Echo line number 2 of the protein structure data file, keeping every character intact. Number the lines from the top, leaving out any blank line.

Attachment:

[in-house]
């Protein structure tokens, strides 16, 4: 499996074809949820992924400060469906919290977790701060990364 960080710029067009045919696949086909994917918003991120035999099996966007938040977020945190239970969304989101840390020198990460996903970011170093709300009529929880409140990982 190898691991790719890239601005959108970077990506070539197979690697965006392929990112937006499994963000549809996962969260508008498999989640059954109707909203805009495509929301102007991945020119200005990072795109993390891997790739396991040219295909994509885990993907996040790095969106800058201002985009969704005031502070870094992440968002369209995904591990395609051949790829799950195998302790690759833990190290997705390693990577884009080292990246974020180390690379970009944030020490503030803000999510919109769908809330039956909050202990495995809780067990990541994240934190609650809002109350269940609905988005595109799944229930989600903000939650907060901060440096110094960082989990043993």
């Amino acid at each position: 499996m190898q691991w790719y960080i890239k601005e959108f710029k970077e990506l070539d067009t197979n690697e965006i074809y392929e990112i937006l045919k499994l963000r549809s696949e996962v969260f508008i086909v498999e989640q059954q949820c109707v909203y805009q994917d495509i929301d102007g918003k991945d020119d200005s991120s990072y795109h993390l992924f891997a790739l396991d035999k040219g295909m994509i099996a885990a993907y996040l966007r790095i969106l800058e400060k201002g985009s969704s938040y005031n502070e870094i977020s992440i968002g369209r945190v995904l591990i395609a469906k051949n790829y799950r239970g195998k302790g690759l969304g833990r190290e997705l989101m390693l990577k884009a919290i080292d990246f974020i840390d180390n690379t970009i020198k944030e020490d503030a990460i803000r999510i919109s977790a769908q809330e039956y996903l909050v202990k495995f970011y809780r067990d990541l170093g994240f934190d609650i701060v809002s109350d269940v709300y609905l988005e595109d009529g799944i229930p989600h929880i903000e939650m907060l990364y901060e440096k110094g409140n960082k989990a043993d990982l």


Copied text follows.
């Protein structure tokens, strides 16, 4: 499996074809949820992924400060469906919290977790701060990364 960080710029067009045919696949086909994917918003991120035999099996966007938040977020945190239970969304989101840390020198990460996903970011170093709300009529929880409140990982 190898691991790719890239601005959108970077990506070539197979690697965006392929990112937006499994963000549809996962969260508008498999989640059954109707909203805009495509929301102007991945020119200005990072795109993390891997790739396991040219295909994509885990993907996040790095969106800058201002985009969704005031502070870094992440968002369209995904591990395609051949790829799950195998302790690759833990190290997705390693990577884009080292990246974020180390690379970009944030020490503030803000999510919109769908809330039956909050202990495995809780067990990541994240934190609650809002109350269940609905988005595109799944229930989600903000939650907060901060440096110094960082989990043993």